Fellow of the Royal Society
in May 1905.[3] On his seventieth birthday, in 1938, his colleagues and pupils published a festschrift[4] edited by Gavin de Beer: Evolution: essays on aspects of evolutionary biology. Selected works[edit]

Goodrich E.S. 1909. The Vertebrata Craniata (Cyclostomes and Fishes). Volume IX of Lankester E. Ray (ed) Treatise on Zoology, London. Goodrich, Edwin S. 1924. Living organisms: an account of their origin and evolution. Oxford
Oxford
University Press. Goodrich E.S. 1930. Studies on the structure and development of Vertebrates. Macmillan, London. xxx+837p, 754 figures. One of the great works of vertebrate comparative anatomy. Goodrich E.S. 1895. On the coelom, genital ducts, and nephridia. Q.J.M.S. 37, 477–510. Goodrich E.S. 1913. Metameric segmentation and homology, Q.J.M.S. 59, 227–248. Goodrich E.S. 1927. The problem of the sympathetic nervous system from the morphological point of view. Proceedings of the Anatomical Society of Great Britain and Ireland, Journal of Anatomy 61, p499. Goodrich E.S. 1934. The early development of the nephridia in Amphioxus, Introduction and part I: Hatschek's Nephridium. Q.J.M.S. 76, 499–510. Goodrich E.S. 1934. 'The early development of the nephridia in Amphioxus, part II: The paired nephridia. Q.J.M.S. 76, 655–674. Goodrich E.S. 1945. The study of nephridia and genital ducts since 1895. Q.J.M.S. 86, 113–392.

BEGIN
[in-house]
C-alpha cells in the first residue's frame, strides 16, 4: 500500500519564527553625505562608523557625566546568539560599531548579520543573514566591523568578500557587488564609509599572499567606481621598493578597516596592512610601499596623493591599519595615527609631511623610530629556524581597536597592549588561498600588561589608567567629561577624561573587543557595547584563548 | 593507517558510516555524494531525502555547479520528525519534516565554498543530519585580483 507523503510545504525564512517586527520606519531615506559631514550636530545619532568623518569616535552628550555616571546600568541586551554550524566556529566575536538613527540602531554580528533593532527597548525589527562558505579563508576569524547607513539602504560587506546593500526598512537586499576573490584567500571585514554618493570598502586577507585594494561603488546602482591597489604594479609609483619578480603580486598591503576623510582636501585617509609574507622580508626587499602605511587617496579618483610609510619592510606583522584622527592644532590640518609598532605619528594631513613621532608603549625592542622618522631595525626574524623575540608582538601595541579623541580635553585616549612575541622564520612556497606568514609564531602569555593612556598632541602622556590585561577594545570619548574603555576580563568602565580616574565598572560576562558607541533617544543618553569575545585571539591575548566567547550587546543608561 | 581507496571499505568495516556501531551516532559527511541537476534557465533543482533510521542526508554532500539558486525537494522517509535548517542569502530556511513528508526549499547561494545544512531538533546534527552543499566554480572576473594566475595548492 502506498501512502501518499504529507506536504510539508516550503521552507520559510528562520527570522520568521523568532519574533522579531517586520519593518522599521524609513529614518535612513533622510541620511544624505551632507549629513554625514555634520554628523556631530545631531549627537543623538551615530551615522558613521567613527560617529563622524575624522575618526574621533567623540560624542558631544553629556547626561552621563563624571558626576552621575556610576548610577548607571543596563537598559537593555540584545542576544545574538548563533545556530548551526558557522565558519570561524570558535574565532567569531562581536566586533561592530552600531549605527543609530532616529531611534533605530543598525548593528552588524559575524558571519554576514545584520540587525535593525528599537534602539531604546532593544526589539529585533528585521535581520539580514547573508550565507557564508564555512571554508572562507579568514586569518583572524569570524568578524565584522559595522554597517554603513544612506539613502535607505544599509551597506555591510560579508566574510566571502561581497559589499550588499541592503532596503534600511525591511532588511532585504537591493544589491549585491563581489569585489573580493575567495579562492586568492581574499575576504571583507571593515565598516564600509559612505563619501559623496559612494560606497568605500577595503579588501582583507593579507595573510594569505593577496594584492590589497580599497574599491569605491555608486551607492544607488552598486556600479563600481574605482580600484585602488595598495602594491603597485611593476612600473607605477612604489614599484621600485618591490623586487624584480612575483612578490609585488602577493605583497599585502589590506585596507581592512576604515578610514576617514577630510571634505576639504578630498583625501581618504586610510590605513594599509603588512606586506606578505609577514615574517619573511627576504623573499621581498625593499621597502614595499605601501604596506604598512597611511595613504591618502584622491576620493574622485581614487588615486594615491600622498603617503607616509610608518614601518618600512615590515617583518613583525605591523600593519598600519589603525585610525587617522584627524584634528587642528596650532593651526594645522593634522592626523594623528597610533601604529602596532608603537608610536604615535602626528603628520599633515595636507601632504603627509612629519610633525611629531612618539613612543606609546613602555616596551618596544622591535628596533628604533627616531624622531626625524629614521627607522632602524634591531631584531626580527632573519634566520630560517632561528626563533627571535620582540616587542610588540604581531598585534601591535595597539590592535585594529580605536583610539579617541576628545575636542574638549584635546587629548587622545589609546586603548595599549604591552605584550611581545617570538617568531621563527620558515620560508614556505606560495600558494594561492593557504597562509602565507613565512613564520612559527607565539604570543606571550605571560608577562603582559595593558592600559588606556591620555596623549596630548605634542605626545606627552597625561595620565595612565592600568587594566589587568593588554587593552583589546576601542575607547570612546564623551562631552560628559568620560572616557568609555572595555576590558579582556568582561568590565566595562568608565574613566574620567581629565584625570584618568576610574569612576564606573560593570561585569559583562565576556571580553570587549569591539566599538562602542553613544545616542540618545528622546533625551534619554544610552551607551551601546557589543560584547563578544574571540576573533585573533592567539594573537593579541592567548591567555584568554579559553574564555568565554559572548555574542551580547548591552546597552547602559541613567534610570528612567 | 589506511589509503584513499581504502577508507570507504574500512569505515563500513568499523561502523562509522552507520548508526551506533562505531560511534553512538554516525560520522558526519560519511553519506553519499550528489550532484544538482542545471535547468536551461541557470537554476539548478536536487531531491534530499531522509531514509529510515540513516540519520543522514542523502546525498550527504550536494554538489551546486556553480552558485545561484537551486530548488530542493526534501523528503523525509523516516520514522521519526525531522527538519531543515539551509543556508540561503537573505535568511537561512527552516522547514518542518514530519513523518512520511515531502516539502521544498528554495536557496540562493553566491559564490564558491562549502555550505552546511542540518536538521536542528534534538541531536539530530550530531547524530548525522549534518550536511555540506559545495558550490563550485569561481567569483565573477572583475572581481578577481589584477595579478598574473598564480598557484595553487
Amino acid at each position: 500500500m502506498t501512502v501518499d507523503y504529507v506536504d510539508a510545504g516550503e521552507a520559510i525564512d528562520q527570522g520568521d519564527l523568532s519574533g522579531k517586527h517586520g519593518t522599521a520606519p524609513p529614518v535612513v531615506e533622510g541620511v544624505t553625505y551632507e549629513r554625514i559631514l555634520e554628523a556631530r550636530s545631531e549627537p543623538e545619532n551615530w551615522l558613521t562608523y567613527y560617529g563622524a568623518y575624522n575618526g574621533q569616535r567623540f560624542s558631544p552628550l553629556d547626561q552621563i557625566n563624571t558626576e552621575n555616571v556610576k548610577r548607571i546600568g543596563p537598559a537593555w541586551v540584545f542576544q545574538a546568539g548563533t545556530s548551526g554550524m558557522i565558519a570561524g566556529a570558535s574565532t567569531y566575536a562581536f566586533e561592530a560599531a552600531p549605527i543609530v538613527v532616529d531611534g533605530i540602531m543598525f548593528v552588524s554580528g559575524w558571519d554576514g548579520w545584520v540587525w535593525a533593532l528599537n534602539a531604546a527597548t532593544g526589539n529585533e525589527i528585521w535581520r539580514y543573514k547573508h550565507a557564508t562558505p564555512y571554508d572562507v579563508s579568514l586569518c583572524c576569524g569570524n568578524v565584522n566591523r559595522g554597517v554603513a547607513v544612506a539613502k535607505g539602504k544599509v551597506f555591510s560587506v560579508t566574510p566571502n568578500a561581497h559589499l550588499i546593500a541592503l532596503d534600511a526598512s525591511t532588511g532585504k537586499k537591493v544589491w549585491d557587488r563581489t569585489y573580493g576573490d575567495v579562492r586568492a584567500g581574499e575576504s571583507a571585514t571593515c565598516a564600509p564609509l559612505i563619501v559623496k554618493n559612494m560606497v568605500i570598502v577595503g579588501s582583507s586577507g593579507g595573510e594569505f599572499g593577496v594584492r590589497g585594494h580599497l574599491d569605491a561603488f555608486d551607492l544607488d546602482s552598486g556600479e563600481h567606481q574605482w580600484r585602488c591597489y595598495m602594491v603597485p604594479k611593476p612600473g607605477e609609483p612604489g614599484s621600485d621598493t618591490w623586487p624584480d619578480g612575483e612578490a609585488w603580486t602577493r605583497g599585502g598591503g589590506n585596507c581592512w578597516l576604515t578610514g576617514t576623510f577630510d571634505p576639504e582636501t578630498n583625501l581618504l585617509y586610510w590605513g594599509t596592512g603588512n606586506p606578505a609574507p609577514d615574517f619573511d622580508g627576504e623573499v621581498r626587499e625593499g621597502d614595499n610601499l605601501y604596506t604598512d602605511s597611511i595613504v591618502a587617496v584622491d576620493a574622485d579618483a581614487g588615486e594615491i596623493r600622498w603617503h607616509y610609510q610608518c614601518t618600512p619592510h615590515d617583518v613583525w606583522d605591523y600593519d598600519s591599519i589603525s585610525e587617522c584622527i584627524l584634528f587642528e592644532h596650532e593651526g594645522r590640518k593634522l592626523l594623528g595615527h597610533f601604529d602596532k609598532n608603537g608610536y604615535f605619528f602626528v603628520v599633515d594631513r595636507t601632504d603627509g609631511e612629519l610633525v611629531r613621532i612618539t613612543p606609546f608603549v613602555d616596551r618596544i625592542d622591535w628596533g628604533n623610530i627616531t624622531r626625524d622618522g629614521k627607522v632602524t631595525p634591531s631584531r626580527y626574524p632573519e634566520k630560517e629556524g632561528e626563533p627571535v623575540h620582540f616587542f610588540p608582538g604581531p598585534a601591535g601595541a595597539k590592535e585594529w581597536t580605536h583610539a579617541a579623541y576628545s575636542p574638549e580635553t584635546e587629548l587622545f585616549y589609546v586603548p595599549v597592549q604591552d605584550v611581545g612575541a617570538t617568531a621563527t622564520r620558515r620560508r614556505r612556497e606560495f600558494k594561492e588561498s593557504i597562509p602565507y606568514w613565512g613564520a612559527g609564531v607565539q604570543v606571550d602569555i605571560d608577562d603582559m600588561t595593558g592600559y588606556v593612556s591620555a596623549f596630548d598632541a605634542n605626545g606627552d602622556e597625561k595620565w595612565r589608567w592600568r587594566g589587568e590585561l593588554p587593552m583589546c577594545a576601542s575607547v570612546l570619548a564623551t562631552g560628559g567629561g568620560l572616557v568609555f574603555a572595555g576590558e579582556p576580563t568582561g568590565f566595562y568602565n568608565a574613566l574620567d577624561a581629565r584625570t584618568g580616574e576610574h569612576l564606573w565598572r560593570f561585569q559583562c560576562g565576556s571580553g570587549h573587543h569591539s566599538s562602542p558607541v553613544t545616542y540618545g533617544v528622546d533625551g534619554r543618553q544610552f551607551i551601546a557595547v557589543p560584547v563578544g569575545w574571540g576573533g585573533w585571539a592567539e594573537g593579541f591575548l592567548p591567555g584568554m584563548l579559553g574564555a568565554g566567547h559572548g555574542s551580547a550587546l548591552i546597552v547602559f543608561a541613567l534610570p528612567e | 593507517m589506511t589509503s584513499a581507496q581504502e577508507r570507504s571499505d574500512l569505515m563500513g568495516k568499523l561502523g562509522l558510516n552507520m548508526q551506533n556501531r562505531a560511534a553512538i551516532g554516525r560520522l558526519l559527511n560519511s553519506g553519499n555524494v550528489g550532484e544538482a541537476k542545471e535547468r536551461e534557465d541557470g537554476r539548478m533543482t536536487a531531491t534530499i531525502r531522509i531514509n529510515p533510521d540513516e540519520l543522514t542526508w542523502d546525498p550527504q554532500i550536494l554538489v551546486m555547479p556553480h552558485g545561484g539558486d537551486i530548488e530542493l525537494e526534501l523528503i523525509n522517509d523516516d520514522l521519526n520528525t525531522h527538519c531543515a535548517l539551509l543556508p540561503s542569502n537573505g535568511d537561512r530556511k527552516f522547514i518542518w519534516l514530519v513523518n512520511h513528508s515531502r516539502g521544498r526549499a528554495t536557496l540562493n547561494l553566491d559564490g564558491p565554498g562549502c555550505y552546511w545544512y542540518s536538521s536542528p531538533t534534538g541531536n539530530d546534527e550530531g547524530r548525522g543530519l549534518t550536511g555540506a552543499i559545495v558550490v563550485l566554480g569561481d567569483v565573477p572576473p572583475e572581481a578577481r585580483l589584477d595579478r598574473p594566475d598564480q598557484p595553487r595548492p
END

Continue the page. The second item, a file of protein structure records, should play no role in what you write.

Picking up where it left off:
References[edit]

^ a b c d de Beer, Gavin (1947). "Edwin Stephen Goodrich. 1868–1946". Obituary Notices of Fellows of the Royal Society. 5 (15): 477. doi:10.1098/rsbm.1947.0013.  ^ a b Hardy, A. C. (1946). "Edwin Stephen Goodrich, 1868–1946". Quarterly Journal of Microscopical Science. 87 (4): 317–355. PMID 20286258.  ^ "Lists of Royal Society Fellows 1660–2007" (PDF). London: The Royal Society. Retrieved 17 July 2010.  ^ a volume of essays in his honour

Further reading[edit]

Dictionary of Scientific Biography – biography by Gavin de Beer

External links[edit]

Works written by or about Edwin Stephen Goodrich at Wikisource

Authority control

WorldCat Identities VIAF: 68989215 LCCN: n85212406 ISNI: 0000 0001 0912 1683 GND: 116773170 SUDOC: 031559557 BNF: cb12275138d (data) NLA: 35876143 SN

.